After a string of unsummery days – eye-level cloud and low visibility followed by an airless warmth interspersed with dank mizzle and unseasonal showers – today’s brighter sky and cheery breeze was a welcome change: and on my day off too! Hung out the washing and set off to visit the Swanpool swans, who I haven’t seen for a whole month having not been much at home in the last few weeks. Though the weather’s not been all that like summer the outside world is at least reflecting the seasons. Some roses planted at the crossroads next to Falmouth Cemetery were giving off a fragrance so strong and distinctive it was hard to believe it was natural. The Cemetery itself was looking very green, though I missed the abundance of spring wildflowers which will have finished and gone to seed in the last few weeks prior to the recent mowing. Down at the Nature Reserve the lush vegetation that borders the pool is full of the smell of summer. The bramble blossom is out, palest pink and off-white flowers like small, simplified dog roses – of course they are related, and perhaps they were what was responsible for the floral, pollen-y scent in the air. Like the cemetery it looked less exciting than in spring as excepting the cow parsley and thistle there was much less variety of flowers, shapes and colours.
Followers of the swan family will be pleased to hear that the remaining cygnet was out with the parents, loitering as usual down the south end of the pool near the pavement. She’s more than doubled in size since I last saw her; though in feather a little drabber and far less downy and adorable. Her grey plumage is resembling much more closely the tumble-drier fluff I was expecting to compare it to when she and her sibling first hatched, and I can start to see (though can’t quite condone) why Hans Christian Andersen came up with the idea of an ugly duckling as there’s a hint of the prehistoric about the cygnet’s appearance now the neck’s elongated and the head’s lost its roundness. However I’m not sure if she really is that much more scruffy than last time, or whether it’s because she’s so much bigger and more closely resembling her smooth-plumed, creamy parents that she just looks comparatively tattier. It’s not just in appearance that the cygnet has progressed: all the while I stayed by the lakeside she was up-ending and grovelling around below the surface for food along with the parents, putting to good use her longer and stronger bill (still slate blue) and near full-sized green feet. It’s possible that this newer habit of immersing herself is contributing to the cygnet’s dishevelled appearance as the wet down tends to matt up like soggy carpet rather than fluff out. She’s stopped peeping like a chick too, though definitely not living up to the name Mute Swan for all the bubbles she was snorting with her bill under the water. The cygnet’s wings are now hand-sized flaps that pop up like pockets opening on her flanks. Loath as I am to anthropomorphise she’s got the sort of lanky look about her at the moment of a teenager who’s just had a growth spurt, though at seven weeks old this cygnet’s got plenty of time to blossom.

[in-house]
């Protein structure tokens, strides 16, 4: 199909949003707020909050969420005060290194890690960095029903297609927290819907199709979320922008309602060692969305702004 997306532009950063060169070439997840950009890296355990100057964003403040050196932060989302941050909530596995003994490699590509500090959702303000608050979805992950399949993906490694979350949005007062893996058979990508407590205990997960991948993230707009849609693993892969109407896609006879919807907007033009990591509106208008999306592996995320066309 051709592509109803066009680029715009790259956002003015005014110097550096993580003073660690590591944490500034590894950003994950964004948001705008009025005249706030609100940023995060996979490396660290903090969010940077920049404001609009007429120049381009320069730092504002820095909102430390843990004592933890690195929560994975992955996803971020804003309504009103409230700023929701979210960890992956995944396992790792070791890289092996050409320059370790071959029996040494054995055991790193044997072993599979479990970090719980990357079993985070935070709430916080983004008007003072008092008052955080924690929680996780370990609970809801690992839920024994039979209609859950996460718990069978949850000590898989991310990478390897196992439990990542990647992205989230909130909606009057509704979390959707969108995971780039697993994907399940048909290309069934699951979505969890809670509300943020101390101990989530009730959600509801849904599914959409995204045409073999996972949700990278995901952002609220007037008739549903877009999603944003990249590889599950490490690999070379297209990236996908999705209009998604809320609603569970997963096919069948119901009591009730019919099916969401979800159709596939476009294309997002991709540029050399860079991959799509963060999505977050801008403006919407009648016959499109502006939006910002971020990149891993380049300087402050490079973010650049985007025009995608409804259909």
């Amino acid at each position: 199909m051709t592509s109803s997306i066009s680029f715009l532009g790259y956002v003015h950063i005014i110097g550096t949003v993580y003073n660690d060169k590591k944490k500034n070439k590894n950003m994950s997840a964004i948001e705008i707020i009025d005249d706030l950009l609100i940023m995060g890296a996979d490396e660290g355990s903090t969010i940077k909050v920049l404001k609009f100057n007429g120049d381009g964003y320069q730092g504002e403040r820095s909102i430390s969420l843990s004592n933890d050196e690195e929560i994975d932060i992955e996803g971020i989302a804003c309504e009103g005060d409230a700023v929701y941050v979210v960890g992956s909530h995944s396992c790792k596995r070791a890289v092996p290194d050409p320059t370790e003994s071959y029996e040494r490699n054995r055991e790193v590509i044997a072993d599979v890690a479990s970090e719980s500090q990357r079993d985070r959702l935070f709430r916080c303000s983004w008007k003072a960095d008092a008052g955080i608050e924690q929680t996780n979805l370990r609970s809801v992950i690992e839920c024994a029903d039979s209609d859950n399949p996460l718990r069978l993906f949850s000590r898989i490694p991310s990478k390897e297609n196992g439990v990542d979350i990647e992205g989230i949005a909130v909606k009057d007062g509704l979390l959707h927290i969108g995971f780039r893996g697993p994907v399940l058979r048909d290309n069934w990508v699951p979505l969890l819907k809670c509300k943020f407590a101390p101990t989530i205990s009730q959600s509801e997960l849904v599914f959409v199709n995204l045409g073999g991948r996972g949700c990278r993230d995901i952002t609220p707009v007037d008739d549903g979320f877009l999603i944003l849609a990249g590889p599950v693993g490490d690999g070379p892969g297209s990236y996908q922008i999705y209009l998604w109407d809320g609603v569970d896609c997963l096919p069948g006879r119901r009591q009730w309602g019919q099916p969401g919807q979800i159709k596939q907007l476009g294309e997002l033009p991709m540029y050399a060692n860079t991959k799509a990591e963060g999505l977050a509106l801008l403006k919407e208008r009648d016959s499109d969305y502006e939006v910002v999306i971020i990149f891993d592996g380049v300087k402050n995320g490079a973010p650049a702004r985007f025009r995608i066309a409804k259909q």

By the time I got home I reckoned my washing would be just about dry, except that true to form for Falmouth a cloud came over and did a short sharp shower all over everything just after I’d got in the front door. I love the smell it makes on the paving stones, but seriously – timing? Oh and a seagull had done a big muddy poo on my bedsheet. Now I know I’m back in Cornwall.